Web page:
National Public Radio in the US is featuring a moving two-part series on global warming and the island nation of Kiribati (pronounced 'Kiribas'). It's an insightful look at the questions and challenges that many people around the world are already facing. How do individuals and cultures adapt to a changing planet? What does it mean to have your country become uninhabitable or disappear beneath the waves?

Much of Kiribati is only six feet above sea level and citizens there are already feeling the impacts of rising oceans due to global warming. Even so, some people, especially older generations, still doubt that climate change is real. After all, they have done very little to contribute to the problem. The majority of global warming pollution is generated thousands of miles away.

As the piece highlights, however, many people, especially youth, are acutely aware of what is happening to their island. One young woman interviewed for the story explains that she talks to her parents about climate change everytime she speaks with them on the phone.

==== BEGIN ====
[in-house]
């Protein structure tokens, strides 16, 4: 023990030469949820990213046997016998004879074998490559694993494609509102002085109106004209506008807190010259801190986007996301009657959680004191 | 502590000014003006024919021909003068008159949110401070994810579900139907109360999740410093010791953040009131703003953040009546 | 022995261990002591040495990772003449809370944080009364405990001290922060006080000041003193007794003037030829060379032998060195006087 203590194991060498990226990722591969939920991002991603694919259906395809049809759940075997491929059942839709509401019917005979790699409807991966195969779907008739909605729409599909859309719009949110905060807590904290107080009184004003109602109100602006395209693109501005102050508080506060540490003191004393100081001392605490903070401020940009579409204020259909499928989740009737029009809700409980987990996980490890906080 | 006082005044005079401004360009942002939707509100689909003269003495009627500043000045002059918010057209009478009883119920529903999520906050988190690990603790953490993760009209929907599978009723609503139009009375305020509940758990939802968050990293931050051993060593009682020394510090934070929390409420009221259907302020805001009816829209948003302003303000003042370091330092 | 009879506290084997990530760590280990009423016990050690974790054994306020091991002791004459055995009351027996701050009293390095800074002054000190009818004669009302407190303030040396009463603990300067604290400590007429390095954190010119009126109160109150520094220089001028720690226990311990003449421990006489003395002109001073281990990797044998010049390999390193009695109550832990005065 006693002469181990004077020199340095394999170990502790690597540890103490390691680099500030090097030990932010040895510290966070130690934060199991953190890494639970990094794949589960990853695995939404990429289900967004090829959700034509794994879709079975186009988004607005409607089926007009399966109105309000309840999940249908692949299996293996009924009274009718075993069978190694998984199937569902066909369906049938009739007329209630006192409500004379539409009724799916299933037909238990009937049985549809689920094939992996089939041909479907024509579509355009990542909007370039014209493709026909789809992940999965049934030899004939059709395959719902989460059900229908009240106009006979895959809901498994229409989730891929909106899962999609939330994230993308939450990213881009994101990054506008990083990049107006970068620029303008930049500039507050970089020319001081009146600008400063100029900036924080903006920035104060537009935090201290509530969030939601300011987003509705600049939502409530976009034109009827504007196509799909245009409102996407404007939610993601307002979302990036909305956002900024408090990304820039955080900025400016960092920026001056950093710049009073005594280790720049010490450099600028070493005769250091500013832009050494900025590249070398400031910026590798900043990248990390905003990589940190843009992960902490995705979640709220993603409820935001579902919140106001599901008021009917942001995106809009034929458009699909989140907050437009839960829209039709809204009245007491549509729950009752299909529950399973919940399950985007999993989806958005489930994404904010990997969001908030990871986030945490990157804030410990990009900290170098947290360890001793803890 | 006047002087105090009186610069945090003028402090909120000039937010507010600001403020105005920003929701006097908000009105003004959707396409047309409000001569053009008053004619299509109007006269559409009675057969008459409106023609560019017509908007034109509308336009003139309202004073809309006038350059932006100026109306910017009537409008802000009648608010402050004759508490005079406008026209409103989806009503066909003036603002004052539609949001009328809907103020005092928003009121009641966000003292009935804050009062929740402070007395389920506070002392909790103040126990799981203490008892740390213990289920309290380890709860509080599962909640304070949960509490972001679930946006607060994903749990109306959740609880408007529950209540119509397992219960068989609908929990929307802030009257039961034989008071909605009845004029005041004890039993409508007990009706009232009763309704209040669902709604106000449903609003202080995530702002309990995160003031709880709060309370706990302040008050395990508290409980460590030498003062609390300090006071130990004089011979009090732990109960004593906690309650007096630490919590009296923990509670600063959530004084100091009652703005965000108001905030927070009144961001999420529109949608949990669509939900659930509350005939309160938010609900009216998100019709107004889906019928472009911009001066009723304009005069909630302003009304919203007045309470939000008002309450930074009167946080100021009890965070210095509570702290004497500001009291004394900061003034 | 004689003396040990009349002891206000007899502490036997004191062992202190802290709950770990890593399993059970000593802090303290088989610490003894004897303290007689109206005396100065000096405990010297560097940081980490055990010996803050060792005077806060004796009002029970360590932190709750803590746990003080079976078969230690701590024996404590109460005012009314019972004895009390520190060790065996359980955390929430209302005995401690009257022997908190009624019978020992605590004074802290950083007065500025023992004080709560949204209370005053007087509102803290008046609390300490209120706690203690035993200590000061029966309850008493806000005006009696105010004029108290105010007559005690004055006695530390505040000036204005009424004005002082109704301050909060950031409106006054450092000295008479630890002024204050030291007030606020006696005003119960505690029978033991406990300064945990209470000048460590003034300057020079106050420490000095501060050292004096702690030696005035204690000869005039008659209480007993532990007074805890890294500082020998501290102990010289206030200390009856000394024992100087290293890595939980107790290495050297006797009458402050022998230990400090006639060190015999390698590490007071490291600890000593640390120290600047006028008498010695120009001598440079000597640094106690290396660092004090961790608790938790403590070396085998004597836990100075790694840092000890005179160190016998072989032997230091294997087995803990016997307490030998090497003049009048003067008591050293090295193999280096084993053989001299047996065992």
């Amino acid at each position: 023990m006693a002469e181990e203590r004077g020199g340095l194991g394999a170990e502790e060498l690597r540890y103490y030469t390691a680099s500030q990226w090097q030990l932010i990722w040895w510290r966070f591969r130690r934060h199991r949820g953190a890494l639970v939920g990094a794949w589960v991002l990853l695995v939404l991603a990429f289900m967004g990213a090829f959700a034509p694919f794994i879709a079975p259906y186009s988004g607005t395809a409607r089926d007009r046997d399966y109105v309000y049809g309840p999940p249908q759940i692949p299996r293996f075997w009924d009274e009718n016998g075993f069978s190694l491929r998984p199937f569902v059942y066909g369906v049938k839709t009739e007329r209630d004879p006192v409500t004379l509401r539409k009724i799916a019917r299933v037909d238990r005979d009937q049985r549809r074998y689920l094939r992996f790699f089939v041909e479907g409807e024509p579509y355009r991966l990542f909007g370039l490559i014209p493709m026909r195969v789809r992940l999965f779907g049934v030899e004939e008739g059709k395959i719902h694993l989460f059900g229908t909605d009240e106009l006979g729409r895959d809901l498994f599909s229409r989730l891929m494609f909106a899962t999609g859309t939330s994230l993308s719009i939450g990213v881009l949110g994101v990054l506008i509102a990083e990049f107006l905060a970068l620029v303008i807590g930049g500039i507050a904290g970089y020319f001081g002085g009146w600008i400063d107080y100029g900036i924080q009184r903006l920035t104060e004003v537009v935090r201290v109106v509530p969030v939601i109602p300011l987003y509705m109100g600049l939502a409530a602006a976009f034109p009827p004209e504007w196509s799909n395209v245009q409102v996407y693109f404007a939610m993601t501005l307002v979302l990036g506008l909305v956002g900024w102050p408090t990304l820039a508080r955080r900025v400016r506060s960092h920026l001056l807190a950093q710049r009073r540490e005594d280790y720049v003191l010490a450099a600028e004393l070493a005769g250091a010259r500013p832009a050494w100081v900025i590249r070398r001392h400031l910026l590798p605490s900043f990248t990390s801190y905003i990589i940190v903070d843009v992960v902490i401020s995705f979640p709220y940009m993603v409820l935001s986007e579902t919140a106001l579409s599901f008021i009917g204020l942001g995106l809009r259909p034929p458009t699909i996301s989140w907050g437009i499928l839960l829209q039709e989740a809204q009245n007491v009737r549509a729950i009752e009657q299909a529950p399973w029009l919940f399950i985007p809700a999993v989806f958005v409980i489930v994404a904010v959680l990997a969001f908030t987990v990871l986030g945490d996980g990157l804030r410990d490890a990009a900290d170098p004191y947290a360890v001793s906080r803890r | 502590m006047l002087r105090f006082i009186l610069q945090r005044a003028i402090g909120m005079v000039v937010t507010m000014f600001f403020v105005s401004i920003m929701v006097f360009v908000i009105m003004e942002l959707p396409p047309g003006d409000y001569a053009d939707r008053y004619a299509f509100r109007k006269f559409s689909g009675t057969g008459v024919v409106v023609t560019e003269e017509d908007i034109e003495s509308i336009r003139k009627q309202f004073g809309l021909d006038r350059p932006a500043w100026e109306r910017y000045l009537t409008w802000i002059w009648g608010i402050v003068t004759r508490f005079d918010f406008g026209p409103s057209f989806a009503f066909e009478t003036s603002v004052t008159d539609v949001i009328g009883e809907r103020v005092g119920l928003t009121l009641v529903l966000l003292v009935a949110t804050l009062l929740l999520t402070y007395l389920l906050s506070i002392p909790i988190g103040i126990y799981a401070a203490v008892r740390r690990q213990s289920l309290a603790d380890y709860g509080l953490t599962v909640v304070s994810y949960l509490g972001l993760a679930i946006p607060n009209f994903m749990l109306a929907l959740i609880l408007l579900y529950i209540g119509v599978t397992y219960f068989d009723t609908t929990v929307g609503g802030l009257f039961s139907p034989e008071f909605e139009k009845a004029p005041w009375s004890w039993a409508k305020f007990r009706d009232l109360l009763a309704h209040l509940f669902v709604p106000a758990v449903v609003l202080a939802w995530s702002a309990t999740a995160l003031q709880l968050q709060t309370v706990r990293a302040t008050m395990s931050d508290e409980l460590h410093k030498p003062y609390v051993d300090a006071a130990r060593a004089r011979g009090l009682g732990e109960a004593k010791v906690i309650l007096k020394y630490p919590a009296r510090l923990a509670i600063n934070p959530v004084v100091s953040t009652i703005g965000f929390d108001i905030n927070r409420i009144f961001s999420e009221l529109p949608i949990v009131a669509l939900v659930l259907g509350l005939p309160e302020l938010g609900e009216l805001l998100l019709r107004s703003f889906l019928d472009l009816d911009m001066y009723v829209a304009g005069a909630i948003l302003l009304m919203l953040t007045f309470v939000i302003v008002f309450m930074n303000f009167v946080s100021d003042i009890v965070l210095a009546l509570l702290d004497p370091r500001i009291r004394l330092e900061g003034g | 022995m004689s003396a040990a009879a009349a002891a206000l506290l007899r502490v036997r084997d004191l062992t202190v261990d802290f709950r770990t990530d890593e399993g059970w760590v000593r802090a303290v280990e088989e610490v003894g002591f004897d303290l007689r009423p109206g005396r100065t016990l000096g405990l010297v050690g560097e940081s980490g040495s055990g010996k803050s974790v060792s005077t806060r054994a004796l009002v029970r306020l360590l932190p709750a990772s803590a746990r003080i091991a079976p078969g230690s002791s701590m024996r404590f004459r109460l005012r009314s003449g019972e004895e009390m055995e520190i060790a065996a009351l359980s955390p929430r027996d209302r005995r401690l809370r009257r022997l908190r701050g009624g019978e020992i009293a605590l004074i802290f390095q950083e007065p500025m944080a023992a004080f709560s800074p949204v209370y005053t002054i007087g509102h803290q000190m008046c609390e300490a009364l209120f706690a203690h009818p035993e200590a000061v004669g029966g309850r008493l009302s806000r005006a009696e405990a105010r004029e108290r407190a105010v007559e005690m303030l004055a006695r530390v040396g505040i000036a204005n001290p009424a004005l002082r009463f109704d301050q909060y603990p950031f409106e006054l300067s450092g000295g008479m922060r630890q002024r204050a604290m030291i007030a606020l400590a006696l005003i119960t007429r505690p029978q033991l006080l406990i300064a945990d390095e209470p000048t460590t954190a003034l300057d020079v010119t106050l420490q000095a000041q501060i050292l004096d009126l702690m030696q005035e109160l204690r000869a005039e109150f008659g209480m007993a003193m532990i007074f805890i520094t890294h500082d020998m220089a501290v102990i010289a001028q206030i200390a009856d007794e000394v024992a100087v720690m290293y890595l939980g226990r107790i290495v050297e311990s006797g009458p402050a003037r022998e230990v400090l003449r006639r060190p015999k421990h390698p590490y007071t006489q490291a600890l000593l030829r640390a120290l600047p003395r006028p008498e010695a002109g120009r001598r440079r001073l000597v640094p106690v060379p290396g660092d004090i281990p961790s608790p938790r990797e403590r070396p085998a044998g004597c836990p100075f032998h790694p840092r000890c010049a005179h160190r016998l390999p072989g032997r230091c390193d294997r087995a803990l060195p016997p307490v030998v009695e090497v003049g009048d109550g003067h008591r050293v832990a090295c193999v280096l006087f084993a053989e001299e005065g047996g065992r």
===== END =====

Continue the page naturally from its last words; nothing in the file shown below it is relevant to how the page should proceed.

At, we've had the privilege to work with many incredible people in Kiribati and across the Pacific. Our Pacific Coordinator, Aaron Packard, is full of stories of the dedication, vision, and great spirit, that people bring to their work and organizing there. You can see a few members of the 350 Kiribati family in the photos in this blog post.

We'll be keeping them in our hearts and minds this year as we continue our work with The hard truth of the 350 ppm target is that we already live in an era of global warming. With CO2 concentrations at 390 ppm, we're far above the safe level of carbon dioxide in our atmosphere and seeing the impacts of this growing crisis all around us.

These challenges — and the stories of those who are on the frontlines of our changing planet — are inspiration for our work going forward. People aren't only the victims of climate change, they are also the solution. We're excited to rededicate ourselves to building a people powered movement for change in the months and years to come.

For more climate movement news, follow 350 on Twitter, Facebook, Instagram